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Soon-to-be mandatory system could help prevent mid-air plane collisions in remote areas

Last Updated May 15, 2019 at 8:30 am PDT

A float plane which crashed in the Northwest Territories is shown in a Transportation Safety Board handout photo. (THE CANADIAN PRESS/HO-Transportation Safety Board MANDATORY CREDIT)

BELLINGHAM (NEWS 1130) – A new soon-to-be mandatory system on all American planes should help increase communication in remote areas and places with no radar.

This comes after a mid-air collision involving two float planes in Alaska Monday afternoon.

The system should also help reduce mid-air collisions, but won’t be in place until next year.

“According to an FAA (Federal Aviation Administration) rule, all American aircraft have to be equipped with new tracking gear called ADS-B,” says Jeffrey Lustick, a Bellingham based aviation lawyer.

RELATED: Canadian citizen among those killed in float plane crash in Alaska

“It’s a signal-sending and receiving unit that attaches to the transponder of the aircraft. And it sends out a signal that contains the aircraft’s altitude and its heading,” he adds. “It also contains information about the operator of the aircraft and the registration and that type of thing. There’s an add-on system that you can get in the cockpit that allows you to see where other air traffic is relative to you and it actually sends out alerts.”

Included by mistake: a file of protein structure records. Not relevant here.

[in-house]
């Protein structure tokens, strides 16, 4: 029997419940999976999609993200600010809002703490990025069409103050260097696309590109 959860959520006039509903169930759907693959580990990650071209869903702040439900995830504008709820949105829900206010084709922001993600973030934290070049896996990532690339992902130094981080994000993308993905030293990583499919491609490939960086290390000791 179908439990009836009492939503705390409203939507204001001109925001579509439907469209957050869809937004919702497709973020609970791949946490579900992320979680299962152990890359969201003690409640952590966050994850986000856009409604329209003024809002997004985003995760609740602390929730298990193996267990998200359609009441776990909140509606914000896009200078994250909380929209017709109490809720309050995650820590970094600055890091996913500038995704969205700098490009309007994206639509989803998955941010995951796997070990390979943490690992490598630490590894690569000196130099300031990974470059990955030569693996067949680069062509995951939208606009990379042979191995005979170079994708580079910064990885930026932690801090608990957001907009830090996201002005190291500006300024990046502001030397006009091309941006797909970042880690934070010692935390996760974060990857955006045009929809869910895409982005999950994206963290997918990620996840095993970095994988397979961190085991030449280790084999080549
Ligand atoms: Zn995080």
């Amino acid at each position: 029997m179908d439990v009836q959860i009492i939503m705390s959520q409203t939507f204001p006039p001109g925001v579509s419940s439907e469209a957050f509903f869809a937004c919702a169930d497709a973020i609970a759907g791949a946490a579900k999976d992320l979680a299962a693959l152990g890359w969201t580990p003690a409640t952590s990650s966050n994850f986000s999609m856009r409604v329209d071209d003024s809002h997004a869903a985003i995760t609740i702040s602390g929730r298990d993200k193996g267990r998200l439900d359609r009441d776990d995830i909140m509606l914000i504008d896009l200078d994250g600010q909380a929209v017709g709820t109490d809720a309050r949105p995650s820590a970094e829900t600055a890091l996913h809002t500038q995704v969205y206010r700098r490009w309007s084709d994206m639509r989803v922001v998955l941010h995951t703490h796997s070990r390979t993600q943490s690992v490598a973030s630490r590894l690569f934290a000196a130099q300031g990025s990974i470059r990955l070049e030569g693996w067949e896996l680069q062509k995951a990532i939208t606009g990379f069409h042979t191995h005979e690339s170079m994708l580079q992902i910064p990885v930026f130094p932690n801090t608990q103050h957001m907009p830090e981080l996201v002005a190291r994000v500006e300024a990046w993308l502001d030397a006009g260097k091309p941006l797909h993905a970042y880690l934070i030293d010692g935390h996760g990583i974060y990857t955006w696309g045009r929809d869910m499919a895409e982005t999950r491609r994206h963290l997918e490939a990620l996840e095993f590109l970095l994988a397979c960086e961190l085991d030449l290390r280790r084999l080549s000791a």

But it isn’t mandatory yet says Lustick, who is also a pilot himself and former lawyer in the U.S. Air Force.

“This system (ADS-B) is not required until January 1st of 2020. A lot of aircraft that are flying in domestic airspace in the United States have already been equipped with this. The government is paying a rebate if you get your systems equipped with this but hasn’t happened force-wide yet so there are a lot of aircraft flying around that do not have that.”

RELATED: 10 hospitalized in floatplanes mishap in Alaska

All planes with electrical systems, no matter what the size, will be required to make the switch.

“And this is somewhat controversial because even general aviation, private operators need to get this system and the prices range anywhere from two-thousand to nine-thousand dollars per aircraft. So if you’re a private operator, this can be quite an expenditure,” says Lustick.

But it’s the way of the future.

“It’s designed to eventually replace radar and it’s designed to get in places where radar isn’t practical, where radar might not be able to penetrate mountains and get into canyons and valleys, but ADS-B would with the placement of ground stations and boosters along the way.”